NAIROBI, Kenya — The two men were political allies.
But they had a falling out over the direction of newly independent Kenya — especially over land and power — and became bitter adversaries.
Now their sons are fighting a modern adaptation of the same battle as they vie to lead the country, pushing one of Africa’s youngest and most vibrant democracies to the brink of a constitutional crisis.
“History is not exactly repeating itself,” said Maina Kiai, a human rights lawyer in Kenya, describing the eerie political parallels between past and present, “but it certainly is rhyming.”
Politically, Kenya is deeply — and evenly — divided between Uhuru Kenyatta, the president, and his longtime political rival, Raila Odinga. In last year’s election, Mr. Kenyatta won slightly more than half the votes, and Mr. Odinga slightly less. Those results were tossed out in a historic decision by the Supreme Court, which cited widespread irregularities.
The court ordered a do-over of the polling, which Mr. Kenyatta won. But Mr. Odinga has not accepted the result, and even “inaugurated” himself as “the people’s president” at the end of January.
In recent weeks, supporters on both sides have hardened their claims that their man is the only legitimate leader.
Mr. Odinga’s followers threaten to secede from the country if his main demands — dialogue and a path to new elections this year — are not met. Mr. Kenyatta’s followers say the opposition leader committed treason by staging his mock inauguration to undercut the legitimacy of the real one.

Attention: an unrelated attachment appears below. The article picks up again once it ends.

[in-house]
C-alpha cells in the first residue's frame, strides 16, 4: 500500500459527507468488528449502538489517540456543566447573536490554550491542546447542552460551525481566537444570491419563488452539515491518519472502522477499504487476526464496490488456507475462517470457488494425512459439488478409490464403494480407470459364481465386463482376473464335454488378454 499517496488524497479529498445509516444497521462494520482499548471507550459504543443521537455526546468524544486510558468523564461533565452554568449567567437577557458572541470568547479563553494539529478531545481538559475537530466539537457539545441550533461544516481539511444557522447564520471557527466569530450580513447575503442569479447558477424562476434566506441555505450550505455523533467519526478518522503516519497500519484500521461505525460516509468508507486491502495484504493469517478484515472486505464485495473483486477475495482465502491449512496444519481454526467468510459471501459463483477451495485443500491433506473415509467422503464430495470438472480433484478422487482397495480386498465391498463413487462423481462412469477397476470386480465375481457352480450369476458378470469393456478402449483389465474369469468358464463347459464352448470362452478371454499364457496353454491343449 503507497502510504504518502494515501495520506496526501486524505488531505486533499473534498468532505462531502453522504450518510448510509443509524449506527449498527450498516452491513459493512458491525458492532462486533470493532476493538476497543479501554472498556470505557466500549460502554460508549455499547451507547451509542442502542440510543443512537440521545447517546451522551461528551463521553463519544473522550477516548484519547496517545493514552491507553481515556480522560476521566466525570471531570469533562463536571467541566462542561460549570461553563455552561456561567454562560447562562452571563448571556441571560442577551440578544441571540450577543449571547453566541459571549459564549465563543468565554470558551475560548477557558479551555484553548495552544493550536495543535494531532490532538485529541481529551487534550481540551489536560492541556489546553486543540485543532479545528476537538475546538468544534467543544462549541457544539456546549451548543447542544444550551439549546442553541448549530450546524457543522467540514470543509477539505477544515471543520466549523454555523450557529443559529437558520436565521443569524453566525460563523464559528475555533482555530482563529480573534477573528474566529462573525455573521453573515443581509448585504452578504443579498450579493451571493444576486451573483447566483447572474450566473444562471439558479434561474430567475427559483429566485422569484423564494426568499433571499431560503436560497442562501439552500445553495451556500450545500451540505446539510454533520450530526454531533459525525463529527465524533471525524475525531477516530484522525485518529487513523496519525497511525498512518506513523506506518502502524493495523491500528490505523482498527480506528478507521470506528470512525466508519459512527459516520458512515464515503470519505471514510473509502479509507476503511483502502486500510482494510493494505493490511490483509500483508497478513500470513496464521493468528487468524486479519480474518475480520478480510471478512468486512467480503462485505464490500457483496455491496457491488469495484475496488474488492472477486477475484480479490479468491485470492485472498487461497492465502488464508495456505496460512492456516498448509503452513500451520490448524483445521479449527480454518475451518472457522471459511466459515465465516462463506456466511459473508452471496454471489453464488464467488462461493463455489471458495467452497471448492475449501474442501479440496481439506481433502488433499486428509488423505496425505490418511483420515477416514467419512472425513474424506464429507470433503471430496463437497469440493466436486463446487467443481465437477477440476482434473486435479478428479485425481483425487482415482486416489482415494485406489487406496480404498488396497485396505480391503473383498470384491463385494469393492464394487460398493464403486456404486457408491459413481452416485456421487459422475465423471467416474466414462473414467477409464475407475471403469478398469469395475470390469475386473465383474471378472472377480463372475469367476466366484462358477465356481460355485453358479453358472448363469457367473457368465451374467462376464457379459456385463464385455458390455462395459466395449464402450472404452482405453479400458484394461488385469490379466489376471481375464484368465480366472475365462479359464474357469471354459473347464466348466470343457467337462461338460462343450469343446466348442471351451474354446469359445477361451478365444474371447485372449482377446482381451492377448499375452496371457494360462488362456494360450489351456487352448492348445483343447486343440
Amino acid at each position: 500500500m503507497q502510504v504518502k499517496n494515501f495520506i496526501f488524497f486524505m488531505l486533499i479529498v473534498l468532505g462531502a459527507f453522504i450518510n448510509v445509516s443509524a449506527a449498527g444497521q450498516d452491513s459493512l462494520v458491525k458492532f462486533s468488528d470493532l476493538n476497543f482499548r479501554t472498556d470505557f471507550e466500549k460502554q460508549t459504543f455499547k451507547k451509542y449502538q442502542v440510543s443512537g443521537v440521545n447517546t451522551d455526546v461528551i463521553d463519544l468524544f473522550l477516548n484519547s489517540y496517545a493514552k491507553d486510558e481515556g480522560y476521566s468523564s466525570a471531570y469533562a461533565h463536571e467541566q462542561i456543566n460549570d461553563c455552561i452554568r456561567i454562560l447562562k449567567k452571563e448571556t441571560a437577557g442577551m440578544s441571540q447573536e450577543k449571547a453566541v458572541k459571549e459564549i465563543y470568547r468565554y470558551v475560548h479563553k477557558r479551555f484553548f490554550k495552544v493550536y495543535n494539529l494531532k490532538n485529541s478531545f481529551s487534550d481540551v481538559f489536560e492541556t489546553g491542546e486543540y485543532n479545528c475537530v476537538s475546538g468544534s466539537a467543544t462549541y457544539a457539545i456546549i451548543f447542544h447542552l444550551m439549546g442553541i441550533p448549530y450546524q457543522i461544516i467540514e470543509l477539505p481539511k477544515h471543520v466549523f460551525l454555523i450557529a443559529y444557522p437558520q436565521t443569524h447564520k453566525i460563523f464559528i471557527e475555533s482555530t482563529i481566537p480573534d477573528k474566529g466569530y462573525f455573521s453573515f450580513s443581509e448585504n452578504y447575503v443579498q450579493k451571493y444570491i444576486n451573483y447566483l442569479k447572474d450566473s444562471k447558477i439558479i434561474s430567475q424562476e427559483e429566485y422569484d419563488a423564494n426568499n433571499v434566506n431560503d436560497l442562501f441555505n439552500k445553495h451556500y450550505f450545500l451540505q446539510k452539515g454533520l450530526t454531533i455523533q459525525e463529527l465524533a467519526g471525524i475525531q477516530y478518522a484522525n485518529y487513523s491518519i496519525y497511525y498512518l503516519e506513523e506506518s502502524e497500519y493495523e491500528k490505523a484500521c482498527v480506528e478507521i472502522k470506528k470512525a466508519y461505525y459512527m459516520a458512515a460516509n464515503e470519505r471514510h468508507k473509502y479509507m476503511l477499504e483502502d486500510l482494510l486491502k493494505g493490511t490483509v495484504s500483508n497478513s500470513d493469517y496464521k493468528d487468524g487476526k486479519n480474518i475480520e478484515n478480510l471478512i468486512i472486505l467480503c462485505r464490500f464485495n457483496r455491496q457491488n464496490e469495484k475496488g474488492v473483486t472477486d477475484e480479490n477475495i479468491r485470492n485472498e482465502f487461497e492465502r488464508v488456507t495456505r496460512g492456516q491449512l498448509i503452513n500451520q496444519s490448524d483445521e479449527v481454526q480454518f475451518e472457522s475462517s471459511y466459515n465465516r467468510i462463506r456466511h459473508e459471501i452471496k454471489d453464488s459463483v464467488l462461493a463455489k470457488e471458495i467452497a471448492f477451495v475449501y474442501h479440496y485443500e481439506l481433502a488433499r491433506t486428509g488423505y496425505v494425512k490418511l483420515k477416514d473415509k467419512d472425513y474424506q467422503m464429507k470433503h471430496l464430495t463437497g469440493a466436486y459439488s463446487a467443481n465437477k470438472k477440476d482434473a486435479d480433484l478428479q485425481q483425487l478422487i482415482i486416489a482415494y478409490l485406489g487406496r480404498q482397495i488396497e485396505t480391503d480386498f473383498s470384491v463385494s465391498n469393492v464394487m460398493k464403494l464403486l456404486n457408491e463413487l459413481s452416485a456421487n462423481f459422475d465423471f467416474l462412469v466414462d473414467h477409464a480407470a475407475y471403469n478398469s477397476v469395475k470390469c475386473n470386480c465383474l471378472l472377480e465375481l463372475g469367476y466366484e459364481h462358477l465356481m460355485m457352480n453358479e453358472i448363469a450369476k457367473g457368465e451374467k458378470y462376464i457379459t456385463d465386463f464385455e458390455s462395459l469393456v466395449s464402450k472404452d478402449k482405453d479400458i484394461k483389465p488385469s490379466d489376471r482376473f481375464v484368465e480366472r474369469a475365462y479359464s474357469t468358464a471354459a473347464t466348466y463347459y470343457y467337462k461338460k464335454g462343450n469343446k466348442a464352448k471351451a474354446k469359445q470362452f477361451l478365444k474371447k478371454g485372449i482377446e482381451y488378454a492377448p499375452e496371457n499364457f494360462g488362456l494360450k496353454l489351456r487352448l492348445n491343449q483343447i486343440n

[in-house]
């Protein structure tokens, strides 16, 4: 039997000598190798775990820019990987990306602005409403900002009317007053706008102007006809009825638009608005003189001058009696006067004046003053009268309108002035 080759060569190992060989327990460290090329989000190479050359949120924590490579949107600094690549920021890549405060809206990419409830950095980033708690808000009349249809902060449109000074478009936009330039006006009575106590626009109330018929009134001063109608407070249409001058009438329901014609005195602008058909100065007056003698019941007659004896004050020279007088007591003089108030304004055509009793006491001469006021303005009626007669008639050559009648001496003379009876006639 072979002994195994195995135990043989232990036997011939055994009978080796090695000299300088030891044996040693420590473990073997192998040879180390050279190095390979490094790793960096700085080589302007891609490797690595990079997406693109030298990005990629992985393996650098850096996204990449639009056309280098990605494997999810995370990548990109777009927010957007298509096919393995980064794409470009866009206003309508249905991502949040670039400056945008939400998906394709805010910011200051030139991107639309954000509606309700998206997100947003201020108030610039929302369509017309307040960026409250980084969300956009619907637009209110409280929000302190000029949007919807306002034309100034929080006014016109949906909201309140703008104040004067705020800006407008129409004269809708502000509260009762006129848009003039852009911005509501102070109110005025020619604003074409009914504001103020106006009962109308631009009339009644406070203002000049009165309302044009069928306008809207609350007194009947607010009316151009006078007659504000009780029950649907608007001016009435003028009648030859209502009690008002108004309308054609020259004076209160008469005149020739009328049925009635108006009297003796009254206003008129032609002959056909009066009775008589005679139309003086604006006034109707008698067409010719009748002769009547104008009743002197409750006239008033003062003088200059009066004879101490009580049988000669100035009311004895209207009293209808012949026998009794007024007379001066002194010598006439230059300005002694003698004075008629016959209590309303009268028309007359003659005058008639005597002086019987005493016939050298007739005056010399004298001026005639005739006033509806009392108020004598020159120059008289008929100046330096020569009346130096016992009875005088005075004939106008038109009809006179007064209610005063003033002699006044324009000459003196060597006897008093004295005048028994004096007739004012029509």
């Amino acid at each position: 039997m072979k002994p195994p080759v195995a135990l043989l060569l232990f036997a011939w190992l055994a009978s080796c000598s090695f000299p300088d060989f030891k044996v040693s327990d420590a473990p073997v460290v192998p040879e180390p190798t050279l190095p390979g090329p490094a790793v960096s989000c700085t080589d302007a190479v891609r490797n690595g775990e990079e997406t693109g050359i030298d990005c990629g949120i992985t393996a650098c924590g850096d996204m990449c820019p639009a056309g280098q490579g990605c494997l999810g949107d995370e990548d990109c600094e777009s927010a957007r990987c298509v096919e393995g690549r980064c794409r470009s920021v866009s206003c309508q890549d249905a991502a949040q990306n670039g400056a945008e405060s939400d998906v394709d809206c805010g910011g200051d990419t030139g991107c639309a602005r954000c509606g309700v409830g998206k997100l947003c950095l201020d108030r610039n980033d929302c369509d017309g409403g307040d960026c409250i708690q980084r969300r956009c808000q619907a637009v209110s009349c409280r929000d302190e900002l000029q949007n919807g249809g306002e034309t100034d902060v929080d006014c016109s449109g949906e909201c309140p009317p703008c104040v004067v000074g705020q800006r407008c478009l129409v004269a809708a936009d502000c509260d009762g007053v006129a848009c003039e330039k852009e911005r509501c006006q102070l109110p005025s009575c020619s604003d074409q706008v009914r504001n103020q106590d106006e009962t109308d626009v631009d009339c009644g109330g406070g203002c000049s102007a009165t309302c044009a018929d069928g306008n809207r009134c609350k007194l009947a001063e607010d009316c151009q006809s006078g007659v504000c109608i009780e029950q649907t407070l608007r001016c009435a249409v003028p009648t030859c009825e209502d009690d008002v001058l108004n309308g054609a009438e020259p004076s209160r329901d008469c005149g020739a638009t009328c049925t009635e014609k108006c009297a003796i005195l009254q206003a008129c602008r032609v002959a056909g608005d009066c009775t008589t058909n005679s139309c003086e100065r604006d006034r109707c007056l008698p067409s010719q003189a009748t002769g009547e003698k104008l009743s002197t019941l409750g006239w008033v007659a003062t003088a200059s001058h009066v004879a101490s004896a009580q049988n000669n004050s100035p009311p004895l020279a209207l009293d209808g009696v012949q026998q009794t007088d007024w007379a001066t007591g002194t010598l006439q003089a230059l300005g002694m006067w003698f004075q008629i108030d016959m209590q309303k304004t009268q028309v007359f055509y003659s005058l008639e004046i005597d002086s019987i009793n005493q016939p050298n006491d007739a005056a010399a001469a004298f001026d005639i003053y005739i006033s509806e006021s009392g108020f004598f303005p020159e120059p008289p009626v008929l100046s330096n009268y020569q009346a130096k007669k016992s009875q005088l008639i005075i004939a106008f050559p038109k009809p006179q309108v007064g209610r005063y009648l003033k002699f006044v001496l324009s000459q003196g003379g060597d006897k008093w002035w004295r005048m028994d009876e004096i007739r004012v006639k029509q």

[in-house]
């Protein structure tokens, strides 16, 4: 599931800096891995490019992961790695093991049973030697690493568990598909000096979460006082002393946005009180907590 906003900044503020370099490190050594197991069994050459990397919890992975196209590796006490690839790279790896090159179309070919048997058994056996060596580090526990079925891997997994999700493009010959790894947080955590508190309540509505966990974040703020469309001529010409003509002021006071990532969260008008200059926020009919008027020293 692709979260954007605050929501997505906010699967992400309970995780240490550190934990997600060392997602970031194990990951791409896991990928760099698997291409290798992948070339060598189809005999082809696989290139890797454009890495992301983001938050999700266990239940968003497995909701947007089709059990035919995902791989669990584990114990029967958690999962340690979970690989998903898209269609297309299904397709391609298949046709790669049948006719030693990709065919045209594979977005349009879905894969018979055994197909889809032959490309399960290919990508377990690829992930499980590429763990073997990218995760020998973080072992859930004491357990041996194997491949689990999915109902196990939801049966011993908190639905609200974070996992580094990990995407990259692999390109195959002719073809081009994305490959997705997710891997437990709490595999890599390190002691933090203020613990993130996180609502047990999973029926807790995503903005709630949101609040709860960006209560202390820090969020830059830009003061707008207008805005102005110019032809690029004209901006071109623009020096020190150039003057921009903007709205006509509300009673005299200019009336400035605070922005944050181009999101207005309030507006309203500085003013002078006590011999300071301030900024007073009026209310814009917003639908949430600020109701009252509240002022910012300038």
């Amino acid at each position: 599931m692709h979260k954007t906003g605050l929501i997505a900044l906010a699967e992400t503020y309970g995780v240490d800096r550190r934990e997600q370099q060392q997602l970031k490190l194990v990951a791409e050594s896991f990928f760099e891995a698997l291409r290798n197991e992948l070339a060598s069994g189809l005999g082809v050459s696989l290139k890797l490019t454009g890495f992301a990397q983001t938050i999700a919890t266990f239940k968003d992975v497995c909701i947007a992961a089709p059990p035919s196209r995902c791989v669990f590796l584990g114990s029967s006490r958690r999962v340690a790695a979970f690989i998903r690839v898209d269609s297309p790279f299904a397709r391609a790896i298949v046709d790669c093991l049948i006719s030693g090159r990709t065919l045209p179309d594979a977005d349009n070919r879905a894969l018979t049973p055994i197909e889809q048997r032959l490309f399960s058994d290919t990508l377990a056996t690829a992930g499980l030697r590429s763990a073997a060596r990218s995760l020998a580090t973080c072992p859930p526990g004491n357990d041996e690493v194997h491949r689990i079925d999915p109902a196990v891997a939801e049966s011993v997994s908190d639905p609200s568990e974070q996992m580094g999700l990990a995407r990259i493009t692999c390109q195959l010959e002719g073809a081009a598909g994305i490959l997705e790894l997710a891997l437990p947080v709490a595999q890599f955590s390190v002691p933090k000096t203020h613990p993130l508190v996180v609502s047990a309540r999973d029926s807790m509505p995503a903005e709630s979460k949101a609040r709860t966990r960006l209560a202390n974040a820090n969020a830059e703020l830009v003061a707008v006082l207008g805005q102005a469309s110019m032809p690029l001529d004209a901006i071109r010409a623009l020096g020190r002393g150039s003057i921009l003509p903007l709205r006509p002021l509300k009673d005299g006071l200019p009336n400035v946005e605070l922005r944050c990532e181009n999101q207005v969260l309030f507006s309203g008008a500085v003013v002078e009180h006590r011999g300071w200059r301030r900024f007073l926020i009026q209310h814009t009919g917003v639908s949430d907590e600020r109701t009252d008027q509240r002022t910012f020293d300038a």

It didn’t start out like this.
Jomo Kenyatta, the father of the current president, was a Kenyan freedom fighter, the living embodiment of African nationalism, and, therefore, the British colonial government’s most hated man. He spent the last decade of Kenya’s colonial rule in prison.
Jaramogi Oginga Odinga, the father of Raila Odinga, negotiated independence with the British. The colonial rulers wanted Mr. Odinga to lead the new Kenya, but Mr. Odinga had other ideas: He demanded Mr. Kenyatta’s freedom — and his appointment as Kenya’s first head of state.
“Kenyatta would not have been released, and he wouldn’t have been made prime minister, if it hadn’t been for Odinga’s backing,” said Daniel Branch, a professor of history at the University of Warwick and an expert on post-colonial Kenyan politics. “The two men always admired each other.”
Willy Mutunga, who was chief justice of the Supreme Court from 2011 to 2016, believes Mr. Odinga was motivated by more than mere admiration. “I think he genuinely believed that the country was going to be better off with somebody who had become a legend,” he said.
And so, in 1964, when Kenya became a republic, Jomo Kenyatta became its president, and Jaramogi Odinga vice-president.